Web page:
Within hours of taking office in January 2019, Bolsonaro made two major changes to FUNAI, affecting its responsibility to identify and demarcate indigenous lands: He moved FUNAI from under the Ministry of Justice to be under the newly created Ministry of Human Rights, Family and Women, and he delegated the identification of the traditional habitats of indigenous people and their designation as inviolable protected territories − a task attributed to FUNAI by the constitution – to the Agriculture Ministry. He argued that those territories have tiny isolated populations and proposed to integrate them into the larger Brazilian society. Critics feared that such integration would lead the Brazilian natives to suffer cultural assimilation. Several months later, Brazil's National Congress overturned these changes.
The European Union–Mercosur free trade agreement, which would form one of the world's largest free trade areas, has been denounced by environmental activists and indigenous rights campaigners. The fear is that the deal could lead to more deforestation of the Amazon rainforest as it expands market access to Brazilian beef.
A 2019 report by the Indigenous Missionary Council on Violence against Indigenous Peoples in Brazil documented an increase in the number of invasions of indigenous lands by loggers, miners and land grabbers, recording 160 cases in the first nine months of 2019, up from 96 cases in the entirety of 2017. The number of reported killings in 2018, 135, had also increased from 110 recorded in 2017.
On 5 May 2020, post HRW's investigation, Brazilian lawmakers released a report examining the violence against Indigenous people, Afro-Brazilian rural communities and others engaged in illegal logging, mining, and land grabbing.
The urban rights movement is a recent development in the rights of indigenous peoples. Brazil has one of the highest income inequalities in the world, and much of that population includes indigenous tribes migrating toward urban areas both by choice and by displacement. Beyond the urban rights movement, studies have shown that the suicide risk among the indigenous population is 8.1 times higher than the non-indigenous population.
Many indigenous rights movements have been created through the meeting of many indigenous tribes in urban areas. For example, in Barcelos, an indigenous rights movement arose because of "local migratory circulation." This is how many alliances form to create a stronger network for mobilization. Indigenous populations also living in urban areas have struggles regarding work. They are pressured into doing cheap labor. Programs like Oxfam have been used to help indigenous people gain partnerships to begin grassroots movements. Some of their projects overlap with environmental activism as well.
Many Brazilian youths are mobilizing through the increased social contact, since some indigenous tribes stay isolated while others adapt to the change. Access to education also affects these youths, and therefore, more groups are mobilizing to fight for indigenous rights.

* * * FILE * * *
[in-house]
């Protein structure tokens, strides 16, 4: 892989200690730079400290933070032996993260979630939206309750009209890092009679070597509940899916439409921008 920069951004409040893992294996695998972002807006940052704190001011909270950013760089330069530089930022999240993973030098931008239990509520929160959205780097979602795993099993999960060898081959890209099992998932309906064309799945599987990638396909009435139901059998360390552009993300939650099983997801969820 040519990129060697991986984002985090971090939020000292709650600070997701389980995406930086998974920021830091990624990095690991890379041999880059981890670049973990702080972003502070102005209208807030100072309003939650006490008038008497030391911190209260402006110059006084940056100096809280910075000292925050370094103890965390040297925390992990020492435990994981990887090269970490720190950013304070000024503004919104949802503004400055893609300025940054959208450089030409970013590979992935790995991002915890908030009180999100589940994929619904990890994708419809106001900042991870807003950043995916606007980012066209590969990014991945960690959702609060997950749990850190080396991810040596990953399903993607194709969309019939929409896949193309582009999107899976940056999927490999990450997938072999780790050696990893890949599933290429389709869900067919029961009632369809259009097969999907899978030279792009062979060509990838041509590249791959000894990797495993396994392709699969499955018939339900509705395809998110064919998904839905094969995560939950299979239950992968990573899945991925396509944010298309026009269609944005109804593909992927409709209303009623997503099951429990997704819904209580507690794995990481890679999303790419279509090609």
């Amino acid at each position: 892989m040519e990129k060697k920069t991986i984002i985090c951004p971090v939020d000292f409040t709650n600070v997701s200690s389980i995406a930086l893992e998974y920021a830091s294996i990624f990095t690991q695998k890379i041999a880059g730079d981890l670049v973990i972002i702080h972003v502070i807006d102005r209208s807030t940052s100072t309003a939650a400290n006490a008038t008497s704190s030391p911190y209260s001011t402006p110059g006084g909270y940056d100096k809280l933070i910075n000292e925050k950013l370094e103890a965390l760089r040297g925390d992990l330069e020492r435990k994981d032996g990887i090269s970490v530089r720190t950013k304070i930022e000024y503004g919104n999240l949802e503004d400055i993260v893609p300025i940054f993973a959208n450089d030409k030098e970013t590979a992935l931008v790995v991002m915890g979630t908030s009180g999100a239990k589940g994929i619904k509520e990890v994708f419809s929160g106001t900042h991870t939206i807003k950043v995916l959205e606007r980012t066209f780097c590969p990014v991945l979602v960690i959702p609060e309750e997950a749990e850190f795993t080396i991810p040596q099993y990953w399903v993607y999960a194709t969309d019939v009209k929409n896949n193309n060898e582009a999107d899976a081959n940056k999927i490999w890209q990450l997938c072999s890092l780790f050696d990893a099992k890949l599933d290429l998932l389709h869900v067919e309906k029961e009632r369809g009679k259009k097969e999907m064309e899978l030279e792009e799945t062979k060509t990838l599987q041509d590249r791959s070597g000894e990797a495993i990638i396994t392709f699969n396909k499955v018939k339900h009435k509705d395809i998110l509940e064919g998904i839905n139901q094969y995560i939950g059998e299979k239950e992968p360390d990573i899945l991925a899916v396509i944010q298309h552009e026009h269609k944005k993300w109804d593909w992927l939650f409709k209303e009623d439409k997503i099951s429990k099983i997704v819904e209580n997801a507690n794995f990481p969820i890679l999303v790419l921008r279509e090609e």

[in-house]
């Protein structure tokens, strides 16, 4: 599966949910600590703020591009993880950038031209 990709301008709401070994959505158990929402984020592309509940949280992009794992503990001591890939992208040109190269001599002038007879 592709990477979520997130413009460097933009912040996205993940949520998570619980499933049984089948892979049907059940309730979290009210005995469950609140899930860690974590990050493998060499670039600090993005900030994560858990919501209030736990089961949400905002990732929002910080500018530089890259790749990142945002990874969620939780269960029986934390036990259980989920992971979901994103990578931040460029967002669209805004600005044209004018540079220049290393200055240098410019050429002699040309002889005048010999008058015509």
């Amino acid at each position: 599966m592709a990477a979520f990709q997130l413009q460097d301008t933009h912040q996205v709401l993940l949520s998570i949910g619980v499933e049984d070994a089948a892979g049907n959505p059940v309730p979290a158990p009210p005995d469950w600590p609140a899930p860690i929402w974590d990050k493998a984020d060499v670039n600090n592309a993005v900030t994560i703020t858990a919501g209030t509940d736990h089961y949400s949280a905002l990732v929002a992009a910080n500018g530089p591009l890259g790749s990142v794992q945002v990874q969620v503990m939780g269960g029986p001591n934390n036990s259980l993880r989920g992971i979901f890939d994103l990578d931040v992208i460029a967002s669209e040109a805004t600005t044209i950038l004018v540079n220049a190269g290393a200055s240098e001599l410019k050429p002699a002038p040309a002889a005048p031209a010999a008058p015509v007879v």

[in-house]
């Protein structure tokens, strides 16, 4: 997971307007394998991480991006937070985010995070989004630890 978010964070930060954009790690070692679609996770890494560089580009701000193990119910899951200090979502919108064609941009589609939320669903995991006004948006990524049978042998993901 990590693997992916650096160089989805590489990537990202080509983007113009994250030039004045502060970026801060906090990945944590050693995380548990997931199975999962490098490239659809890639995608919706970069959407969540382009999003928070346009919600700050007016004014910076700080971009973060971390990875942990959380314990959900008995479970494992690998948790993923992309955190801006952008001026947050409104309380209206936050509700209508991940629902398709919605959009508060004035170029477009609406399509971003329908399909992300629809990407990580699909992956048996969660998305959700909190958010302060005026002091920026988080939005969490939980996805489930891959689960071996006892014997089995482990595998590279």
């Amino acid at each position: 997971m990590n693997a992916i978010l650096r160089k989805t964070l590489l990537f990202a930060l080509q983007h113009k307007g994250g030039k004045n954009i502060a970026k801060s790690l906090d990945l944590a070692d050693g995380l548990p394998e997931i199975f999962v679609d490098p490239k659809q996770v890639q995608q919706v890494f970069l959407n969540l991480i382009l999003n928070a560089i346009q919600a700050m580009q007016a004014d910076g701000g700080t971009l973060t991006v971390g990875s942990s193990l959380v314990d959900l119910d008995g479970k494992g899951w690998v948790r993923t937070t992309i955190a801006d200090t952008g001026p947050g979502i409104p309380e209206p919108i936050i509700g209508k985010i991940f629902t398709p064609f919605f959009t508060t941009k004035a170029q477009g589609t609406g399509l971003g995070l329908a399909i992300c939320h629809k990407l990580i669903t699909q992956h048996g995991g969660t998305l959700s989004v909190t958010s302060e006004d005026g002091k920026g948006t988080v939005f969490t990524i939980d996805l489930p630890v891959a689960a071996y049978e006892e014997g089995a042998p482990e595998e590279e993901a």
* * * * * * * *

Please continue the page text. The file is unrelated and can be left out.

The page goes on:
Many of the indigenous tribes' rights and rights claims parallel the environmental and territorial rights movement. Although indigenous people have gained 21% of the Brazilian Amazon as part of indigenous land, many issues still affect the sustainability of Indigenous territories today. Climate change is one issue that indigenous tribes attribute as a reason to keep their territory.
Some indigenous peoples and conservation organizations in the Brazilian Amazon have formed alliances, such as the alliance of the A'ukre Kayapo village and the Instituto SocioAmbiental (ISA) environmental organization. They focus on environmental, education and developmental rights. For example, Amazon Watch collaborates with various indigenous organizations in Brazil to fight for both territorial and environmental rights. "Access to natural resources by indigenous and peasant communities in Brazil has been considerably less and much more insecure," so activists focus on more traditional conservation efforts, and expanding territorial rights for indigenous people.
Territorial rights for the indigenous populations of Brazil largely fall under socio-economic issues. There have been violent conflicts regarding rights to land between the government and the indigenous population, and political rights have done little to stop them. There have been movements of the landless (MST) that help keep land away from the elite living in Brazil.
Environmentalists and indigenous peoples have been viewed as opponents to economic growth and barriers to development due to the fact that much of the land that indigenous tribes live on could be used for development projects, including dams, and more industrialization.
Groups self-identifying as indigenous may lack intersubjective recognition, thus claims to TIs, which can involve the demarcation of large areas of territory and threaten to dispossess established local communities, can be challenged by others, even neighbouring kinship groups, on the grounds that those making the claims are not 'real Indians', due to factors such as historical intermarriage (miscegenation), cultural assimilation, and stigma against self-identifying as indigenous. Claims to TIs can also be opposed by major landowning families from the rubber era, or by the peasants that work the land, who may instead prefer to support the concept of the extractive reserve.
Main article: Afro-Brazilian and Indigenous History and Culture Law
The Afro-Brazilian and Indigenous History and Culture Law (Law No. 11.645/2008) is a Brazilian law mandating the teaching of Afro-Brazilian and Indigenous History and Culture which was passed and entered into effectiveness on 10 March 2008. It amends Law No. 9.394, of 20 December 1996, modified by Law No. 10.639, of 9 January 2003, which established the guidelines and bases of Brazilian national education, to include in the official curriculum of the education system the mandatory theme of Afro-Brazilian and Indigenous History and Culture.
For complete list see List of Indigenous peoples in Brazil